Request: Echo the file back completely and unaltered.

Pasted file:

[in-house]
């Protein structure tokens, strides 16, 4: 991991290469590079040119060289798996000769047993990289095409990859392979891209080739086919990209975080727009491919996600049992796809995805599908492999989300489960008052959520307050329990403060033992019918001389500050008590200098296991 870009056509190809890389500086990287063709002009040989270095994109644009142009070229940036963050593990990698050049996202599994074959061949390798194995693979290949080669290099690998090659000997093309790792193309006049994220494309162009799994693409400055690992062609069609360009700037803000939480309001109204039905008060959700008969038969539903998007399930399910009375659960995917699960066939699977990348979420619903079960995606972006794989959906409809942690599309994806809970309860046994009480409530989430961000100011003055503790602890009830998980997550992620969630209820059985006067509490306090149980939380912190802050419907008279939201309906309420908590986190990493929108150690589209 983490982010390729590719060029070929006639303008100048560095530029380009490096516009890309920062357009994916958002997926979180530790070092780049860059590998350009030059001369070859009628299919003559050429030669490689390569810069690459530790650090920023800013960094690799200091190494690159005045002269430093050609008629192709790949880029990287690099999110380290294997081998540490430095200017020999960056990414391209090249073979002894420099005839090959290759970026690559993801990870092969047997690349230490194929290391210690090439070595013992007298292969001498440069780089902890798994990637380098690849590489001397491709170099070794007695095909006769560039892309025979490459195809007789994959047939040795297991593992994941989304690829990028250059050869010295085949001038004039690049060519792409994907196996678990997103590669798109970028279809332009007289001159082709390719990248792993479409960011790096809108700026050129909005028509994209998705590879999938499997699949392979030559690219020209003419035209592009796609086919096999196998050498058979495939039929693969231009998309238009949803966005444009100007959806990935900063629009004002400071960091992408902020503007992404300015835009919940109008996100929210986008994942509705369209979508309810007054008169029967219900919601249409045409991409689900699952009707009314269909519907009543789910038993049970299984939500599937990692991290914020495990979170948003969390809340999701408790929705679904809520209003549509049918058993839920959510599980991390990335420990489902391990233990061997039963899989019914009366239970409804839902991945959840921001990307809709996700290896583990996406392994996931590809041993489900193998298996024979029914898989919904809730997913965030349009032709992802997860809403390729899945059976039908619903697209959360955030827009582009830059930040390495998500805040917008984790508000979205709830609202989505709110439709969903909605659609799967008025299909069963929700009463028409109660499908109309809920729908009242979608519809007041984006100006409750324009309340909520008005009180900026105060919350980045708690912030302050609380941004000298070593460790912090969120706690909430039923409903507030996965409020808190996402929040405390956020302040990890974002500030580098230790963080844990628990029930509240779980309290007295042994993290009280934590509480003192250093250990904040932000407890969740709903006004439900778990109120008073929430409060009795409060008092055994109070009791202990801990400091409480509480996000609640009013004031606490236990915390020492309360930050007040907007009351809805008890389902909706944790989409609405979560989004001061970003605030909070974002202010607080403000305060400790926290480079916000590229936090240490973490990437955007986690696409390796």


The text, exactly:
[in-house]
């Protein structure tokens, strides 16, 4: 991991290469590079040119060289798996000769047993990289095409990859392979891209080739086919990209975080727009491919996600049992796809995805599908492999989300489960008052959520307050329990403060033992019918001389500050008590200098296991 870009056509190809890389500086990287063709002009040989270095994109644009142009070229940036963050593990990698050049996202599994074959061949390798194995693979290949080669290099690998090659000997093309790792193309006049994220494309162009799994693409400055690992062609069609360009700037803000939480309001109204039905008060959700008969038969539903998007399930399910009375659960995917699960066939699977990348979420619903079960995606972006794989959906409809942690599309994806809970309860046994009480409530989430961000100011003055503790602890009830998980997550992620969630209820059985006067509490306090149980939380912190802050419907008279939201309906309420908590986190990493929108150690589209 983490982010390729590719060029070929006639303008100048560095530029380009490096516009890309920062357009994916958002997926979180530790070092780049860059590998350009030059001369070859009628299919003559050429030669490689390569810069690459530790650090920023800013960094690799200091190494690159005045002269430093050609008629192709790949880029990287690099999110380290294997081998540490430095200017020999960056990414391209090249073979002894420099005839090959290759970026690559993801990870092969047997690349230490194929290391210690090439070595013992007298292969001498440069780089902890798994990637380098690849590489001397491709170099070794007695095909006769560039892309025979490459195809007789994959047939040795297991593992994941989304690829990028250059050869010295085949001038004039690049060519792409994907196996678990997103590669798109970028279809332009007289001159082709390719990248792993479409960011790096809108700026050129909005028509994209998705590879999938499997699949392979030559690219020209003419035209592009796609086919096999196998050498058979495939039929693969231009998309238009949803966005444009100007959806990935900063629009004002400071960091992408902020503007992404300015835009919940109008996100929210986008994942509705369209979508309810007054008169029967219900919601249409045409991409689900699952009707009314269909519907009543789910038993049970299984939500599937990692991290914020495990979170948003969390809340999701408790929705679904809520209003549509049918058993839920959510599980991390990335420990489902391990233990061997039963899989019914009366239970409804839902991945959840921001990307809709996700290896583990996406392994996931590809041993489900193998298996024979029914898989919904809730997913965030349009032709992802997860809403390729899945059976039908619903697209959360955030827009582009830059930040390495998500805040917008984790508000979205709830609202989505709110439709969903909605659609799967008025299909069963929700009463028409109660499908109309809920729908009242979608519809007041984006100006409750324009309340909520008005009180900026105060919350980045708690912030302050609380941004000298070593460790912090969120706690909430039923409903507030996965409020808190996402929040405390956020302040990890974002500030580098230790963080844990628990029930509240779980309290007295042994993290009280934590509480003192250093250990904040932000407890969740709903006004439900778990109120008073929430409060009795409060008092055994109070009791202990801990400091409480509480996000609640009013004031606490236990915390020492309360930050007040907007009351809805008890389902909706944790989409609405979560989004001061970003605030909070974002202010607080403000305060400790926290480079916000590229936090240490973490990437955007986690696409390796």